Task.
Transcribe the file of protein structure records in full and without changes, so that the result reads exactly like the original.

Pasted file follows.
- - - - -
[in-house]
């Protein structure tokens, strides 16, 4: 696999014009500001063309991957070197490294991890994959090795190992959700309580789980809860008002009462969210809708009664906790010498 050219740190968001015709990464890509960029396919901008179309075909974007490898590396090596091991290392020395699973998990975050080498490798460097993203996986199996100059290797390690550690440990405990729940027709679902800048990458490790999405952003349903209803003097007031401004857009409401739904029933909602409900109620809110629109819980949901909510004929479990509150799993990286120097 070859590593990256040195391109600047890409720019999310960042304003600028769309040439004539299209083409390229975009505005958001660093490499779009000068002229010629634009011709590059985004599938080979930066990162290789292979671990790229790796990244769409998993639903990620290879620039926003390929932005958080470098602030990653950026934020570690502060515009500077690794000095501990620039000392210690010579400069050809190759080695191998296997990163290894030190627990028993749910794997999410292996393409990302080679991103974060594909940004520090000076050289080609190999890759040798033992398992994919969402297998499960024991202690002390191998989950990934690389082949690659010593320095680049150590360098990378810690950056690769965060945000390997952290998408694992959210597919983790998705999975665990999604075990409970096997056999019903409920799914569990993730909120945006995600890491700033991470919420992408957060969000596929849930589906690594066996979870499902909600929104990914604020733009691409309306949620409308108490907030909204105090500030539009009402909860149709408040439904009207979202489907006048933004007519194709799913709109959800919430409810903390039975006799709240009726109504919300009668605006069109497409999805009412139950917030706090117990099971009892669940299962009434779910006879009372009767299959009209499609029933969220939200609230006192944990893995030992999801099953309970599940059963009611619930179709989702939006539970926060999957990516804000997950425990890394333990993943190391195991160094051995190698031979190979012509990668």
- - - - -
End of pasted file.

[in-house]
């Protein structure tokens, strides 16, 4: 696999014009500001063309991957070197490294991890994959090795190992959700309580789980809860008002009462969210809708009664906790010498 050219740190968001015709990464890509960029396919901008179309075909974007490898590396090596091991290392020395699973998990975050080498490798460097993203996986199996100059290797390690550690440990405990729940027709679902800048990458490790999405952003349903209803003097007031401004857009409401739904029933909602409900109620809110629109819980949901909510004929479990509150799993990286120097 070859590593990256040195391109600047890409720019999310960042304003600028769309040439004539299209083409390229975009505005958001660093490499779009000068002229010629634009011709590059985004599938080979930066990162290789292979671990790229790796990244769409998993639903990620290879620039926003390929932005958080470098602030990653950026934020570690502060515009500077690794000095501990620039000392210690010579400069050809190759080695191998296997990163290894030190627990028993749910794997999410292996393409990302080679991103974060594909940004520090000076050289080609190999890759040798033992398992994919969402297998499960024991202690002390191998989950990934690389082949690659010593320095680049150590360098990378810690950056690769965060945000390997952290998408694992959210597919983790998705999975665990999604075990409970096997056999019903409920799914569990993730909120945006995600890491700033991470919420992408957060969000596929849930589906690594066996979870499902909600929104990914604020733009691409309306949620409308108490907030909204105090500030539009009402909860149709408040439904009207979202489907006048933004007519194709799913709109959800919430409810903390039975006799709240009726109504919300009668605006069109497409999805009412139950917030706090117990099971009892669940299962009434779910006879009372009767299959009209499609029933969220939200609230006192944990893995030992999801099953309970599940059963009611619930179709989702939006539970926060999957990516804000997950425990890394333990993943190391195991160094051995190698031979190979012509990668």